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Red Bull open to Renault engine u-turn for 2016

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Red Bull Racing team principal Christian Horner has admitted that the crisis-hit squad is “open to everything” with regards to an engine supply for 2016, including a return to current partners Renault.

A lack of performance has seen Red Bull’s relationship with Renault sour dramatically over the past two years, with blame lying at the feet of the French manufacturer for the quality of its power units.

The struggles have culminated in the two parties agreeing to cut ties at the end of the season, one year before their contract expires.

Advisor Helmut Marko has vowed that unless Red Bull has a competitive engine in 2016, it will quit the sport along with B-team Scuderia Toro Rosso, appearing to force Ferrari into complying with its wishes and supplying the team.

However, with paddock speculation suggesting that a deal with Ferrari is no longer possible, Red Bull is now faced with going back to Renault and trying to revive its relationship to ensure its teams remain on the grid in 2016.

As quoted by Associated Press, when asked on Friday if an engine deal with Renault in 2016 was possible, Horner said: “Everything is open.”

According to former F1 driver Martin Brundle, this could even encompass Horner taking over the Red Bull operation himself, potentially under the guise of Arden, his junior racing team.

Horner spent a great deal of time with F1 CEO Bernie Ecclestone on Friday in Sochi, prompting the latter to say that “everything’s sorted out now” for Red Bull’s engine supply in 2016.

For the time being though, Red Bull’s future remains as uncertain as ever, but answers must be due in the coming weeks to ensure that both of its teams are on the grid next season.

Wickens undergoes successful surgery

NBC Sports
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Just days after successfully piloting an Acura NSX around Toronto’s Exhibition Palace street course, Robert Wickens has undergone a successful surgery operation to remove hardware from his leg after a previous infection had returned, the 30-year-old Canadian revealed on social media Wednesday.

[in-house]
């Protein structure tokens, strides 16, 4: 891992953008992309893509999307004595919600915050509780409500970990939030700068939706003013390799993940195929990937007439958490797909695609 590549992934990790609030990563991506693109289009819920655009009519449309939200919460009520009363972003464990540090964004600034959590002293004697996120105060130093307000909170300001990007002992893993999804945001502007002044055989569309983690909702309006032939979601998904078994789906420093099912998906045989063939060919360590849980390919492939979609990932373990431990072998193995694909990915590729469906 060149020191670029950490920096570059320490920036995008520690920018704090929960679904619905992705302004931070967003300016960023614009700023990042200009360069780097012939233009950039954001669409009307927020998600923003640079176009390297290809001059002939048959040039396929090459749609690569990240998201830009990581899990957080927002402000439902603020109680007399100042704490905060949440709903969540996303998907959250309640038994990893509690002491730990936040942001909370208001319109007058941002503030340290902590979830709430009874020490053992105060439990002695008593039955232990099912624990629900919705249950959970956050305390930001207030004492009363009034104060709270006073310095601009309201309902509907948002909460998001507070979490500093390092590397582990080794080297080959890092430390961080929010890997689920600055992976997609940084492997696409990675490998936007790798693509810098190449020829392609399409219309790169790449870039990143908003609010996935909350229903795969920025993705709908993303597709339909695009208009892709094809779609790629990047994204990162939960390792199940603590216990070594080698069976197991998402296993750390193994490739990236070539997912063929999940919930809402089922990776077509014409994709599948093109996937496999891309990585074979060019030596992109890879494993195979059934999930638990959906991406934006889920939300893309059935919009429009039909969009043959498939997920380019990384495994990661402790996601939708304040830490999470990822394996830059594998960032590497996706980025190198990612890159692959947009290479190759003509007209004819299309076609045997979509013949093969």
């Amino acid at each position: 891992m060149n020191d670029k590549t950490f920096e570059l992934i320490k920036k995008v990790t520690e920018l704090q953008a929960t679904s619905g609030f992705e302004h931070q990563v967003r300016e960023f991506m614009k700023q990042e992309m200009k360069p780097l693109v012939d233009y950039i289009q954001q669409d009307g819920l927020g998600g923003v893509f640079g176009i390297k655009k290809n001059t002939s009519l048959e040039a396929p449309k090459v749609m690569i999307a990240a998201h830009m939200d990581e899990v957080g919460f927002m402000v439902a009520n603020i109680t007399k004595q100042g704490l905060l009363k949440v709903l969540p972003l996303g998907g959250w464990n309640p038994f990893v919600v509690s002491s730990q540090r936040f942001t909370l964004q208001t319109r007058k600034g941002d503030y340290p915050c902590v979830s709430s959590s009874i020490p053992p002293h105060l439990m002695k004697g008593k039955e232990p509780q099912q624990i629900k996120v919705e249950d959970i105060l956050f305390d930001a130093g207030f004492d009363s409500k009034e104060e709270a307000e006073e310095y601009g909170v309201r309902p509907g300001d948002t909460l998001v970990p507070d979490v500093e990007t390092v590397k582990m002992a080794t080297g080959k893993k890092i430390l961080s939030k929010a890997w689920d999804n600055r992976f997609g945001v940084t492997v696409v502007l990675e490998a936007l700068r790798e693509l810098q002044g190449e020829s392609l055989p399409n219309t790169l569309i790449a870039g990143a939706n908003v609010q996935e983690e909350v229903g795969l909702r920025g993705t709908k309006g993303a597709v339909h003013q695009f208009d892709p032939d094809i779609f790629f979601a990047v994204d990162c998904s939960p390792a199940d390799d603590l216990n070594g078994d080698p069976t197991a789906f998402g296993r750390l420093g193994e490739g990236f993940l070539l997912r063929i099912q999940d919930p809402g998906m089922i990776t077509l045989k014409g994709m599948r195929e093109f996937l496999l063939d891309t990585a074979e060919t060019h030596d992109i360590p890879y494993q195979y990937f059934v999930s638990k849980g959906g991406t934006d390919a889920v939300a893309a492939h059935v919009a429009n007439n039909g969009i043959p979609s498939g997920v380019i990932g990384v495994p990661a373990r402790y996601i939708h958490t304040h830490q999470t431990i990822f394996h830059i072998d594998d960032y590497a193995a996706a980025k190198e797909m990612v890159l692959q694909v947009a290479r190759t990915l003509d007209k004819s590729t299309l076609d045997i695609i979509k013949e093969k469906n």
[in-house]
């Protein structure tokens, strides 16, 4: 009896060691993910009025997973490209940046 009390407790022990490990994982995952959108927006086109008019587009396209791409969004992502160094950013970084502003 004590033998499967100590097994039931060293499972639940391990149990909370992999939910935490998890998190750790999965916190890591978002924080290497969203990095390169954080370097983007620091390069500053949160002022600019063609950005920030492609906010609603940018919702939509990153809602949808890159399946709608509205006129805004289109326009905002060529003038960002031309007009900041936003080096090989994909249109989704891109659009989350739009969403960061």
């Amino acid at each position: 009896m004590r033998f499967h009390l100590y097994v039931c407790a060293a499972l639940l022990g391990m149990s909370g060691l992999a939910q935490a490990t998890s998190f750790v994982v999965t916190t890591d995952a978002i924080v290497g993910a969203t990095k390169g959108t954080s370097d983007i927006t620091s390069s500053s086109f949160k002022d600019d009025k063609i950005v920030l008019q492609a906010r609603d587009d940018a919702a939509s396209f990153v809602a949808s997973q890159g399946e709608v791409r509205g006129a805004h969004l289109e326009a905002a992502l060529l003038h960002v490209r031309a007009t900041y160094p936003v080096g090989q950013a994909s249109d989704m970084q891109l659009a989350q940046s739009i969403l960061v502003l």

“Spinal Cord injury has such highs and lows,” Wickens said in an Instagram post prior to surgery. “One day I’m in the NSX driving the hand controlled car, and the next day I’m getting ready for surgery. Life is so unpredictable!”

Fortunately, the surgery went well for Wickens, as he later announced that his surgery had no complications. Wickens will now start six weeks of IV antibiotics before he returns to a full rehab program.

“One piece (there’s a lot) of the hardware had an infected screw,” Wickens wrote. “All hardware in my leg was removed.”

Wickens is currently recovering from spinal fracture sustained in an IndyCar crash at Pocono Raceway last August. Since his crash and diagnosis, Wickens has openly documented his recovery process through social media.

Wickens returned to the INDYCAR paddock for the first time since his accident at the season-opener in St. Petersburg in March, and his laps behind the wheel in Toronto last weekend marked the first time he had driven in public since his accident.

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